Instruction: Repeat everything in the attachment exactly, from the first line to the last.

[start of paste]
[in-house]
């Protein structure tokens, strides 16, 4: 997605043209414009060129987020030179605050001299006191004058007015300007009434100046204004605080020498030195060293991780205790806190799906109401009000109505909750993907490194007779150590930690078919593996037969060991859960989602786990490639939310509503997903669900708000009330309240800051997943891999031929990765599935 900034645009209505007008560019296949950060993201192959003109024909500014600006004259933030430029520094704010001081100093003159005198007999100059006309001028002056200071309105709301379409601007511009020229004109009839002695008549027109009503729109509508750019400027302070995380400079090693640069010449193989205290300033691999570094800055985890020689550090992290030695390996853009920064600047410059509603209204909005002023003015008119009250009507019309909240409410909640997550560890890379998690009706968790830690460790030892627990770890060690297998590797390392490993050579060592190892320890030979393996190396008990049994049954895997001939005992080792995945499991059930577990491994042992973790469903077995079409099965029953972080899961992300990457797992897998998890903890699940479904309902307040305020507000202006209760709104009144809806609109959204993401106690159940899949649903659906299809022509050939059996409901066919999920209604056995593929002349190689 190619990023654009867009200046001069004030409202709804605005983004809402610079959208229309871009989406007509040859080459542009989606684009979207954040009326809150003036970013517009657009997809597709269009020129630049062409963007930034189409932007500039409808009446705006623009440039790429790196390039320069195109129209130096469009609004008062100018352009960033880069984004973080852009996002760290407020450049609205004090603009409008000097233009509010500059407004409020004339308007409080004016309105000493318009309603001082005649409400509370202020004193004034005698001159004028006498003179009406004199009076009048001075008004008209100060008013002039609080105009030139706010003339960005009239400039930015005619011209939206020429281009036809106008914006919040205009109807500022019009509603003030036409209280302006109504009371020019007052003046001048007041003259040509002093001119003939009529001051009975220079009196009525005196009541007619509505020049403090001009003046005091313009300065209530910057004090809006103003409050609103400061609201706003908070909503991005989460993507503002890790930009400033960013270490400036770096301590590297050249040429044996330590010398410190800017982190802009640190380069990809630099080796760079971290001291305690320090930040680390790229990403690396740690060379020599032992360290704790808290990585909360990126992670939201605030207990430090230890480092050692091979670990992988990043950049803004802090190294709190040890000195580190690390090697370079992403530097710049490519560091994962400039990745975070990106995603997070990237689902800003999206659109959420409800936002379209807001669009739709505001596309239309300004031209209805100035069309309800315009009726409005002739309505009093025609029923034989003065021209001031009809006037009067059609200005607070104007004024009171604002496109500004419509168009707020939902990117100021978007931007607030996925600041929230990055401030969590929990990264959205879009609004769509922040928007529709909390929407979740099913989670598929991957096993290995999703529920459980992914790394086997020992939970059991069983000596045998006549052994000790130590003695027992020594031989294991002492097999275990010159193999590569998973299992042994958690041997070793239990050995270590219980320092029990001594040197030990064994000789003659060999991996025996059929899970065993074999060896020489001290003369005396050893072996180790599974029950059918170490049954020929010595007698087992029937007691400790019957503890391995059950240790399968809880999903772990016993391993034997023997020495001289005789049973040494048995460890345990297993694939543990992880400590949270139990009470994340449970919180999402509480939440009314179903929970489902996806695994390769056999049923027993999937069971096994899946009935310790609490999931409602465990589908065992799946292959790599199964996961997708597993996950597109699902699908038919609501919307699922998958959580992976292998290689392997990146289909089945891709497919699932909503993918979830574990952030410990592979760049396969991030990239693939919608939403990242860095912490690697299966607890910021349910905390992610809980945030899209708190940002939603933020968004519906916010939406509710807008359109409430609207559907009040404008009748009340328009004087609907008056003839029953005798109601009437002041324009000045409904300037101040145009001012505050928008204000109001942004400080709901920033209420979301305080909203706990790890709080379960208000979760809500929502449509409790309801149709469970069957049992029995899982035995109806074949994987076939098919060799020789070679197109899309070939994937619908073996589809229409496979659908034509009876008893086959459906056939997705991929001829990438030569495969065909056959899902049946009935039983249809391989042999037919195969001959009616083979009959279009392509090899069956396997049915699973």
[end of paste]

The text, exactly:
[in-house]
């Protein structure tokens, strides 16, 4: 997605043209414009060129987020030179605050001299006191004058007015300007009434100046204004605080020498030195060293991780205790806190799906109401009000109505909750993907490194007779150590930690078919593996037969060991859960989602786990490639939310509503997903669900708000009330309240800051997943891999031929990765599935 900034645009209505007008560019296949950060993201192959003109024909500014600006004259933030430029520094704010001081100093003159005198007999100059006309001028002056200071309105709301379409601007511009020229004109009839002695008549027109009503729109509508750019400027302070995380400079090693640069010449193989205290300033691999570094800055985890020689550090992290030695390996853009920064600047410059509603209204909005002023003015008119009250009507019309909240409410909640997550560890890379998690009706968790830690460790030892627990770890060690297998590797390392490993050579060592190892320890030979393996190396008990049994049954895997001939005992080792995945499991059930577990491994042992973790469903077995079409099965029953972080899961992300990457797992897998998890903890699940479904309902307040305020507000202006209760709104009144809806609109959204993401106690159940899949649903659906299809022509050939059996409901066919999920209604056995593929002349190689 190619990023654009867009200046001069004030409202709804605005983004809402610079959208229309871009989406007509040859080459542009989606684009979207954040009326809150003036970013517009657009997809597709269009020129630049062409963007930034189409932007500039409808009446705006623009440039790429790196390039320069195109129209130096469009609004008062100018352009960033880069984004973080852009996002760290407020450049609205004090603009409008000097233009509010500059407004409020004339308007409080004016309105000493318009309603001082005649409400509370202020004193004034005698001159004028006498003179009406004199009076009048001075008004008209100060008013002039609080105009030139706010003339960005009239400039930015005619011209939206020429281009036809106008914006919040205009109807500022019009509603003030036409209280302006109504009371020019007052003046001048007041003259040509002093001119003939009529001051009975220079009196009525005196009541007619509505020049403090001009003046005091313009300065209530910057004090809006103003409050609103400061609201706003908070909503991005989460993507503002890790930009400033960013270490400036770096301590590297050249040429044996330590010398410190800017982190802009640190380069990809630099080796760079971290001291305690320090930040680390790229990403690396740690060379020599032992360290704790808290990585909360990126992670939201605030207990430090230890480092050692091979670990992988990043950049803004802090190294709190040890000195580190690390090697370079992403530097710049490519560091994962400039990745975070990106995603997070990237689902800003999206659109959420409800936002379209807001669009739709505001596309239309300004031209209805100035069309309800315009009726409005002739309505009093025609029923034989003065021209001031009809006037009067059609200005607070104007004024009171604002496109500004419509168009707020939902990117100021978007931007607030996925600041929230990055401030969590929990990264959205879009609004769509922040928007529709909390929407979740099913989670598929991957096993290995999703529920459980992914790394086997020992939970059991069983000596045998006549052994000790130590003695027992020594031989294991002492097999275990010159193999590569998973299992042994958690041997070793239990050995270590219980320092029990001594040197030990064994000789003659060999991996025996059929899970065993074999060896020489001290003369005396050893072996180790599974029950059918170490049954020929010595007698087992029937007691400790019957503890391995059950240790399968809880999903772990016993391993034997023997020495001289005789049973040494048995460890345990297993694939543990992880400590949270139990009470994340449970919180999402509480939440009314179903929970489902996806695994390769056999049923027993999937069971096994899946009935310790609490999931409602465990589908065992799946292959790599199964996961997708597993996950597109699902699908038919609501919307699922998958959580992976292998290689392997990146289909089945891709497919699932909503993918979830574990952030410990592979760049396969991030990239693939919608939403990242860095912490690697299966607890910021349910905390992610809980945030899209708190940002939603933020968004519906916010939406509710807008359109409430609207559907009040404008009748009340328009004087609907008056003839029953005798109601009437002041324009000045409904300037101040145009001012505050928008204000109001942004400080709901920033209420979301305080909203706990790890709080379960208000979760809500929502449509409790309801149709469970069957049992029995899982035995109806074949994987076939098919060799020789070679197109899309070939994937619908073996589809229409496979659908034509009876008893086959459906056939997705991929001829990438030569495969065909056959899902049946009935039983249809391989042999037919195969001959009616083979009959279009392509090899069956396997049915699973």